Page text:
Friday, May 11, 2007

Who do Robert Frank and Mark Kleiman imagine they are ?

Commentators offer advice to some entity and pretend that they actually have influence. It is common to advise "America" meaning the people of the USA to do something which the commentator thinks would have good effects if all US citizens followed the advice. Sometimes the commentator imagines advising the government or the Democratic party or the Republican party or a single person.

Kleiman and Frank give excellent advice to the conscience of a nation full of fallible people who are tempted to be selfish. That is if the spirit is willing but the flesh is weak, what should the spirit will. Since, unfortunately, the conscience of the nation doesn't take instructions from Kleiman and Frank, I think they are open to criticism.

Below I argue with Mark Kleiman who thinks that it is unsound to tell Americans that they have to care as much about foreigners as their fellow citizens.

Now Robert Frank Joins the discussion arguing in support of Kleiman that we ignore our moral sentiments at our peril. He contrasts "consequentialist" ethics (which used to be called utilitarianism until thought experiments (monster barring) convinced utilitarians to fudge a little) with our inate sense of right and wrong. He seems to believe that consequentialist statements about right and wrong are true, but he argues that a coherent consequentialist will keep his beliefs to himself "The twist, then, is that consequentialist prescriptions that treat moral intuitions as irrelevant may not lead to very good consequences."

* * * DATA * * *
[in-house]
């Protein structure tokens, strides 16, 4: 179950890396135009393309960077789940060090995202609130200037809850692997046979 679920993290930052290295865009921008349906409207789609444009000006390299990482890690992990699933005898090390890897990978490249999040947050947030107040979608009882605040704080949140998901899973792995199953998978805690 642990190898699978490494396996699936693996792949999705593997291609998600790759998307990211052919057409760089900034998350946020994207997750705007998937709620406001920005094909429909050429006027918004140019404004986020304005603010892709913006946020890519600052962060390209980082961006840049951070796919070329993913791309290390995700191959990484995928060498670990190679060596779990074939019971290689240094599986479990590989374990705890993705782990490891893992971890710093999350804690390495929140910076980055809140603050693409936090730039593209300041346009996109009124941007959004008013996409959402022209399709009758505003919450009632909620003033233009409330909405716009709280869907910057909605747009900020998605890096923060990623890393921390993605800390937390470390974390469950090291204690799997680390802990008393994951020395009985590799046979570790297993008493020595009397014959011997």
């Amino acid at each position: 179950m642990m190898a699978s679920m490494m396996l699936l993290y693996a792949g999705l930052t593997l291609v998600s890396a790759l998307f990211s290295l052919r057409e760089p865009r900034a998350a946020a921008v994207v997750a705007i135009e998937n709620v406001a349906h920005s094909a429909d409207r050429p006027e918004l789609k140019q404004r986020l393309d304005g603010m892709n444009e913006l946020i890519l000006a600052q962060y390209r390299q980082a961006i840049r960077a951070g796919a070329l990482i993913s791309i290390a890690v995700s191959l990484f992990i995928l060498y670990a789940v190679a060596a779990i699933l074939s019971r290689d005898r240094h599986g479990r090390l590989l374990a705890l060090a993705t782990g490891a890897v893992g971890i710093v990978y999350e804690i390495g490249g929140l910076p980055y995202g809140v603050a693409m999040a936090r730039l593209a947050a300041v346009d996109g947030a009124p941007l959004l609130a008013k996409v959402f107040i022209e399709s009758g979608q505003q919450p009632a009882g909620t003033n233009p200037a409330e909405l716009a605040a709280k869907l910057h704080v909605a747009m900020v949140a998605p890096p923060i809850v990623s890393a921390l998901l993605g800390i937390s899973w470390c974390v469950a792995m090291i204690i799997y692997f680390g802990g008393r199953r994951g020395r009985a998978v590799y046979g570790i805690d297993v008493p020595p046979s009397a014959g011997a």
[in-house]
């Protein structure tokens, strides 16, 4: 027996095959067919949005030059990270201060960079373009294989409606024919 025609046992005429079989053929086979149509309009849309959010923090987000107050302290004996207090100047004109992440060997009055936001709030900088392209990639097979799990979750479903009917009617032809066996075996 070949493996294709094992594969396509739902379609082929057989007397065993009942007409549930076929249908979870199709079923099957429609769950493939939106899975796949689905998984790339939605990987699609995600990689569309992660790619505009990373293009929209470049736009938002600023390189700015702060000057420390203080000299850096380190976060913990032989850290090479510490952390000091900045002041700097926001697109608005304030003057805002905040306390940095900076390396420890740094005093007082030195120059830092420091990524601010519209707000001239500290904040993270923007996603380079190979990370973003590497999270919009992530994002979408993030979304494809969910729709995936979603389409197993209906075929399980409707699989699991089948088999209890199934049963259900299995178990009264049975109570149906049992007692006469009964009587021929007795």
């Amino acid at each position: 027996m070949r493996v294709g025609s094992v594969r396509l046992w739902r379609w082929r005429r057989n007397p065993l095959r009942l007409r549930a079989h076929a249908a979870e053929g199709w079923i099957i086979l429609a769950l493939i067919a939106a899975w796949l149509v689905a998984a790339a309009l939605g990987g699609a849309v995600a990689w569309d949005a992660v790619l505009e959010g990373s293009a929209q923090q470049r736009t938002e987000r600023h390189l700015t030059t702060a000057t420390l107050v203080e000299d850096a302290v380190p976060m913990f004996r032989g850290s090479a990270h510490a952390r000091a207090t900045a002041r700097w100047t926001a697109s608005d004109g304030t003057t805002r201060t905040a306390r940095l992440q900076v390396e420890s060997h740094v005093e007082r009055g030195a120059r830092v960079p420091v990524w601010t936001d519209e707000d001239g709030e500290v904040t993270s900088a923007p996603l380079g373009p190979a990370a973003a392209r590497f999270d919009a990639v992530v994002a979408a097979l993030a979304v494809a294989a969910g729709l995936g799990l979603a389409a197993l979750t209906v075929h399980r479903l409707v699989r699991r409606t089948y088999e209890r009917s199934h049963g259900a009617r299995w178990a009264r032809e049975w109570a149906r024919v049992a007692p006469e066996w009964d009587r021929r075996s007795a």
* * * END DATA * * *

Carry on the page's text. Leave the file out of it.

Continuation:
I certainly agree. I want to criticize Frank, but, to be Frank, I am intellectually intimidated. I recall the advice my PhD advisor gave me once. He said "read "Choosing the Right Pond" by Robert Frank. Smart guy. Major leader in the effort to convince economists to think about economies populated by actual human beings.
But, sad to say, not the conscience of the nation.

One way for a mere individual to contribute is to write frankly as oneself expressing one's opinions and saying what one thinks is true not what one thinks could usefully be said by a powerful adviser or the conscience of a nation. This has the advantage that it leads people to inject new ideas into the discussion. Another is to imagine what can usefully be achieved with limited influence. This means pulling views a tiny bit in this or that direction. It requires strategy in two ways. First it is wise to understate one's uncertainty. To make strong claims. Second it is unwise to make extreme claims. In the case at hand, I think there is no risk that we will abandon patriotism or innate revulsion to participating directly in violence. Thus I see no risk in arguing for equal concern for all people in the world.

Frank, even more than Kleiman, makes it clear what he is and is not saying. He is reflecting on what norms work given human nature. He is honestly expressing his intelligent and wise thoughts on the subject. Still he is not really able to chose norms so he is pretending to be something which he isn't during his thought experiment.

1 comment:

Anonymous said...

An especially important post, and I am thinking through Lawrence Kohlberg who deserves to be thought through. Israel Scheffler was sitting in his office reading Kohlberg when I walked in a few years ago, and without waiting fro me to ask Scheffler told me he was reading Kohlberg because he always wanted to think he would remain close to him. I loved Scheffler for that, and more.